According to the police report, the driver involved in this incident was not wearing a seatbelt. Kentucky and Federal laws both require commercial drivers to wear seat belts when operating a commercial vehicle. Kentucky Revised Statute 189.125(6) requires drivers and all passengers to be restrained by properly adjusted and fastened seatbelts. 49 Code of Federal Regulations §392.16-Use of seat belts, states that a commercial vehicle is equipped with a seatbelt, and the driver must properly restrain himself/herself with the seatbelt. To help employers develop and institute a seatbelt training program, the Federal Motor Carrier Safety Administration developed the “Commercial Vehicle Safety Belt Program”. A manual, “Increasing Safety Belt Use in Your Company” is available to help companies develop a seatbelt usage program and is available at http://www.fmcsa.dot.gov/safety-security/safety-belt/increasing-safetybelt-usage-manual.htm. From January 1, 2009 through December 31, 2009 on the two- to three- mile stretch of interstate where the collision described in this report occurred, there were 17 collisions involving commercial vehicles and three fatalities resulted. This particular stretch of interstate is rural, hilly, curvy, and the speed limit is 70 miles per hour. The State of Kentucky should consider performing a comprehensive motor vehicle safety assessment of this stretch of highway including assessment of roadway curve design, roadway grade, signage including possible warning signage, median and roadside barriers, as well as other highway attributes.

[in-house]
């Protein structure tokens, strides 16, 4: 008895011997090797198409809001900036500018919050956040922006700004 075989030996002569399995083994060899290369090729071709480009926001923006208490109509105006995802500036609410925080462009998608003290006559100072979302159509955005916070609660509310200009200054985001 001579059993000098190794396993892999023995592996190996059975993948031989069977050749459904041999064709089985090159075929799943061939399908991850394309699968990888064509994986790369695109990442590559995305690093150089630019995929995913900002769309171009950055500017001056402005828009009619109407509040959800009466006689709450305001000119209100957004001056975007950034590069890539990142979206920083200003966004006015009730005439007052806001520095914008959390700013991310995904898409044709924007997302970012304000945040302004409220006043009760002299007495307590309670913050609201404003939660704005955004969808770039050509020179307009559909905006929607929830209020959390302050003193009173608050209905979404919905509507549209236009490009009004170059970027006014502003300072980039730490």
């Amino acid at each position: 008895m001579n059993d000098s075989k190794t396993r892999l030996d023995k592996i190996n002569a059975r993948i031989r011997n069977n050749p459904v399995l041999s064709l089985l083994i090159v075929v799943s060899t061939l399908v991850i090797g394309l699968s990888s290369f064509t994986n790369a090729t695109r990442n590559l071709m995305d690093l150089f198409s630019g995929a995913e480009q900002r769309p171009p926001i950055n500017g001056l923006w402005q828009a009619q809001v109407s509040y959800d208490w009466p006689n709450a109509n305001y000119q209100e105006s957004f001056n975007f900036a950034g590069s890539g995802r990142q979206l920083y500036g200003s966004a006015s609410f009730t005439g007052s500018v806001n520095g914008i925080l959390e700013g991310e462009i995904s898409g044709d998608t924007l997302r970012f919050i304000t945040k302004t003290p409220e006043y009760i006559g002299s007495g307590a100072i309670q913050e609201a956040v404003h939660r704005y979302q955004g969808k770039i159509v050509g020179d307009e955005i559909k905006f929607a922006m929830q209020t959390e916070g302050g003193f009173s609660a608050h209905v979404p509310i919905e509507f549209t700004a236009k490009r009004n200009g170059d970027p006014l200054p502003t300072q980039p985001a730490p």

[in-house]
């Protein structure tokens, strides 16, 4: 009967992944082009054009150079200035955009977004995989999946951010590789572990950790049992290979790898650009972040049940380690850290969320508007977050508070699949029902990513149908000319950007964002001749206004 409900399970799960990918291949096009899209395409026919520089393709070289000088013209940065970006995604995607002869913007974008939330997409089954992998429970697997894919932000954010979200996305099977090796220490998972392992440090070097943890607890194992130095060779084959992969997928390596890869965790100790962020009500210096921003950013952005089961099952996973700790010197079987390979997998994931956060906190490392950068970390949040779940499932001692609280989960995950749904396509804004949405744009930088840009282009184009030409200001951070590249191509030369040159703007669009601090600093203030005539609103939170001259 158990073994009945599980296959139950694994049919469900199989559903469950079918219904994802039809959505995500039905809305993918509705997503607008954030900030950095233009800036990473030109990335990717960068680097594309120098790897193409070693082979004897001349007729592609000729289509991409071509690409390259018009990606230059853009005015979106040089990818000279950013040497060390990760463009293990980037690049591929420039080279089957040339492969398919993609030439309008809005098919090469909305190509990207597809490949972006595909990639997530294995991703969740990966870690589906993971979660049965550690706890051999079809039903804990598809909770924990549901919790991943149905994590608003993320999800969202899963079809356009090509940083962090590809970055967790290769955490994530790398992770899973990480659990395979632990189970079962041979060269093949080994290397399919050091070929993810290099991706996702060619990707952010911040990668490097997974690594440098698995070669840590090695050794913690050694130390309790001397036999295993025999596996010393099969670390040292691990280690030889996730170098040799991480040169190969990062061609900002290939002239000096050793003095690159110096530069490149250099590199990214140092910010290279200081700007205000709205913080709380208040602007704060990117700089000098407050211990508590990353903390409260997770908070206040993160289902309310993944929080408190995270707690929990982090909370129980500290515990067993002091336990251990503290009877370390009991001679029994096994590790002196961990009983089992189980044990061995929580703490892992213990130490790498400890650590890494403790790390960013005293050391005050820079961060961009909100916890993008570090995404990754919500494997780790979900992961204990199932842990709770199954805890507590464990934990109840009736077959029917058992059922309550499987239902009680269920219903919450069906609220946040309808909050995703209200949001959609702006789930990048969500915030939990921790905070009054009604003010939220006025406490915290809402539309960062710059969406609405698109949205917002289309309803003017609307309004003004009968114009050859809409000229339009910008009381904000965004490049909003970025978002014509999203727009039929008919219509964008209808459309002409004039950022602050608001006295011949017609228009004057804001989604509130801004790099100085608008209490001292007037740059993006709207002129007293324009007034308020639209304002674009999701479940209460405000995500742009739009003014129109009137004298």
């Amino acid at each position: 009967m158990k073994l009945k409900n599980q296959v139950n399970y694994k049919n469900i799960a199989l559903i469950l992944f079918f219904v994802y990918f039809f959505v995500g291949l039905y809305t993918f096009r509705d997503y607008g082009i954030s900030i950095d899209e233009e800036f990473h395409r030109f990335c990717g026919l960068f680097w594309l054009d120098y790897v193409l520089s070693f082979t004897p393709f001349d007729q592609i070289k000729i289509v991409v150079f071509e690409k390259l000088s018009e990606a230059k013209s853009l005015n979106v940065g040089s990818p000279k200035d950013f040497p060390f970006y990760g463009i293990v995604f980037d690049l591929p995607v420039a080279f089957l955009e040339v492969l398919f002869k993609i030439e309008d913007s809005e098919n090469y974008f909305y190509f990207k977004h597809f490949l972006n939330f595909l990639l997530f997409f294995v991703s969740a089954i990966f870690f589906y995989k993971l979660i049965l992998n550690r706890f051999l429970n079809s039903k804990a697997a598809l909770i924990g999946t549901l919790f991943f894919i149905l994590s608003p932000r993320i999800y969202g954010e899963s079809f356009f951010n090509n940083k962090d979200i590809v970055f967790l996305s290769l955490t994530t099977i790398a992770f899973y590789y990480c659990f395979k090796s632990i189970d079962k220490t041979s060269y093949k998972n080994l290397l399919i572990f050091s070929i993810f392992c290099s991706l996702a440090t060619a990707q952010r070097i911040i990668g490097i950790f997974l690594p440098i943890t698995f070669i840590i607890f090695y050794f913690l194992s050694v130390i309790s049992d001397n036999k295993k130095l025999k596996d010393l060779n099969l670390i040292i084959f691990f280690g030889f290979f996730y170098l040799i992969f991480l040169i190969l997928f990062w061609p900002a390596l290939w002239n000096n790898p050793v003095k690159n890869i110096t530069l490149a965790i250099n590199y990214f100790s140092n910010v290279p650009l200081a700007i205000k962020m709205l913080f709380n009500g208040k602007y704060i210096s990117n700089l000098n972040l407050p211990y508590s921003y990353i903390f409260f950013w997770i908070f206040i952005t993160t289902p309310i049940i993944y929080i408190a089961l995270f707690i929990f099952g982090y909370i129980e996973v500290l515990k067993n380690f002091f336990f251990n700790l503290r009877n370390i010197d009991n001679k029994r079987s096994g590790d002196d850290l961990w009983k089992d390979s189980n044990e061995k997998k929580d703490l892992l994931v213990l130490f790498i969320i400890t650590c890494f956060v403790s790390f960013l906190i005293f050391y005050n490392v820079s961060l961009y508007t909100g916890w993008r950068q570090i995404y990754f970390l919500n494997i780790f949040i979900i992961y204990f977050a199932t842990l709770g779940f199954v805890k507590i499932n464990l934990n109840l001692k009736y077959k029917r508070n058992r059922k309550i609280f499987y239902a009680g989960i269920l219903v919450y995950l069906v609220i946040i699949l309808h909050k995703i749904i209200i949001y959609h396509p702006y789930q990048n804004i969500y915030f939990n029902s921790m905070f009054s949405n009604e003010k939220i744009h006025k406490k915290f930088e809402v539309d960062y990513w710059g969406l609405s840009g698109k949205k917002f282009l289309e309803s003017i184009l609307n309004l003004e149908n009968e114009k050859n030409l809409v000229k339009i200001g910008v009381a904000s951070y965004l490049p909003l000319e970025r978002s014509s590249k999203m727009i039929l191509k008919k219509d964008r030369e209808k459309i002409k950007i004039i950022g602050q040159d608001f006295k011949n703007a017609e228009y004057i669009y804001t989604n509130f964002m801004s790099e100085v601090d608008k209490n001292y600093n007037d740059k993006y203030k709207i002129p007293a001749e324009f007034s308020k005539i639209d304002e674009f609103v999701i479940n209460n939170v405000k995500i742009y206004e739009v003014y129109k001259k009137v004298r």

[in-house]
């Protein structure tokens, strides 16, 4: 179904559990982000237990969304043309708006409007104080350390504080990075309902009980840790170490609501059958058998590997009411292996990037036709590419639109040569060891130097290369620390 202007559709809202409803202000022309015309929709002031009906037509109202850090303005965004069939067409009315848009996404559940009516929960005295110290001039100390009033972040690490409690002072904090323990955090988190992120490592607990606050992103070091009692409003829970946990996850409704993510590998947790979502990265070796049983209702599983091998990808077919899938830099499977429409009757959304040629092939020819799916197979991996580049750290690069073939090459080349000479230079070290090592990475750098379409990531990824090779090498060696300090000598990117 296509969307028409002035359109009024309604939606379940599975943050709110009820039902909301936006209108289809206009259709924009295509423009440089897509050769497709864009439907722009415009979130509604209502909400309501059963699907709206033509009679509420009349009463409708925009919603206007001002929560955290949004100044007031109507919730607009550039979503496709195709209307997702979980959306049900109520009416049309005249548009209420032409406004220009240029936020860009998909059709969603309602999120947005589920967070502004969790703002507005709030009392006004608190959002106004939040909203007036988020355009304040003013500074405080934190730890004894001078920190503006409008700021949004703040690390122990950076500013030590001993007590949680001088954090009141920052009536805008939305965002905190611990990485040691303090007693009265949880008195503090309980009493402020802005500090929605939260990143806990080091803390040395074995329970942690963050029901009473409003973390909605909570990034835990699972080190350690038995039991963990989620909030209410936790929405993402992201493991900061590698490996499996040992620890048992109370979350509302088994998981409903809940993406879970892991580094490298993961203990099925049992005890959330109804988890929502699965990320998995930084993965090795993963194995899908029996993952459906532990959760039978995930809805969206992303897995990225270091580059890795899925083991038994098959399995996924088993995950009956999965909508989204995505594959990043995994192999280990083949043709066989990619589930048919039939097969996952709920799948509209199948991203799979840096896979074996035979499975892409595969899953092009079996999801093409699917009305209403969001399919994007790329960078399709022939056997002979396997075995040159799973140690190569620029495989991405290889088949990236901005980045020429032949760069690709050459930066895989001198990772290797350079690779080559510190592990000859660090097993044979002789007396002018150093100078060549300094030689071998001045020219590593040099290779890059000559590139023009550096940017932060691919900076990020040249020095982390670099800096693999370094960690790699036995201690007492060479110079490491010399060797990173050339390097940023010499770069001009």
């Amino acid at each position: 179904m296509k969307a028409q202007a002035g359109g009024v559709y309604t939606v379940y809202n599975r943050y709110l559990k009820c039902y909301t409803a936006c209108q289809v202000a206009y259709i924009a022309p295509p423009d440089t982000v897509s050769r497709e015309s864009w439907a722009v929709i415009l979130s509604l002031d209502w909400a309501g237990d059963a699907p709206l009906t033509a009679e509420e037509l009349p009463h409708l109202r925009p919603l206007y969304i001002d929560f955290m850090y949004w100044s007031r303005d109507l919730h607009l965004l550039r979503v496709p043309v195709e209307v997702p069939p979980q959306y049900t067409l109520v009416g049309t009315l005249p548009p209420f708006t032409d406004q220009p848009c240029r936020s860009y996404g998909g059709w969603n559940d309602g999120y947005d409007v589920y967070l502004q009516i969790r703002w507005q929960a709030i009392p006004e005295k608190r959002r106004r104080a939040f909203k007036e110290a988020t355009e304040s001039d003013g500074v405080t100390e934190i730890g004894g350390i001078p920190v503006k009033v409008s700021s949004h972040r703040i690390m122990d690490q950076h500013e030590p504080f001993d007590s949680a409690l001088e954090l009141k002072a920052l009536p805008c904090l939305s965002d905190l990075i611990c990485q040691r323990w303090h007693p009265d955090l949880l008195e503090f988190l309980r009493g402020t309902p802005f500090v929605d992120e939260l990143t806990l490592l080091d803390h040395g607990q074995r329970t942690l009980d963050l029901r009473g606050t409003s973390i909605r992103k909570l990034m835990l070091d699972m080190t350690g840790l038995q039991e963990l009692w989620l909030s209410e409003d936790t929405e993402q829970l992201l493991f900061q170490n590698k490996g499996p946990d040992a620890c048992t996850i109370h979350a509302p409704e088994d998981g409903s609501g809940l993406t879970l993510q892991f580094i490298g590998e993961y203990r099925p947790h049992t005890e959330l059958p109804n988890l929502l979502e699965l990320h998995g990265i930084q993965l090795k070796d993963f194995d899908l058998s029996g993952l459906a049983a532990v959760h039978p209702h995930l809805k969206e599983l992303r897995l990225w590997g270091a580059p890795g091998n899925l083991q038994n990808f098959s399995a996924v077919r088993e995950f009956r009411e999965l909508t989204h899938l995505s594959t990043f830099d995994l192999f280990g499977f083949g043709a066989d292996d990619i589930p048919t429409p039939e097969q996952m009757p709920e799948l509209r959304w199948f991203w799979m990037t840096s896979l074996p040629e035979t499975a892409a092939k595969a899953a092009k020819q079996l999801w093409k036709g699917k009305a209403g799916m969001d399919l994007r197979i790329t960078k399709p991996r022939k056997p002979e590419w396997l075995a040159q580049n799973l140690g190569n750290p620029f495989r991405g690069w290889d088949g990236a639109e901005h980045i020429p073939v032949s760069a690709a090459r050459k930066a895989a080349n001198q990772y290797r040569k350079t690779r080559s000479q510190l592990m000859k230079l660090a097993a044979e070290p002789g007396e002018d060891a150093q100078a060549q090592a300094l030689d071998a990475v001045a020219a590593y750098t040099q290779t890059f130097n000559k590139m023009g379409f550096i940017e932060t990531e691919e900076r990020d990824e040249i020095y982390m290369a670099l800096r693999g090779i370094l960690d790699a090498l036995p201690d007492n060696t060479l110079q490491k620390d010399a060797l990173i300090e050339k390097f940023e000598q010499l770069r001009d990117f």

Keywords: Automatic Braking System (ABS) Electronic Stability Control (ESC) Fire Safety program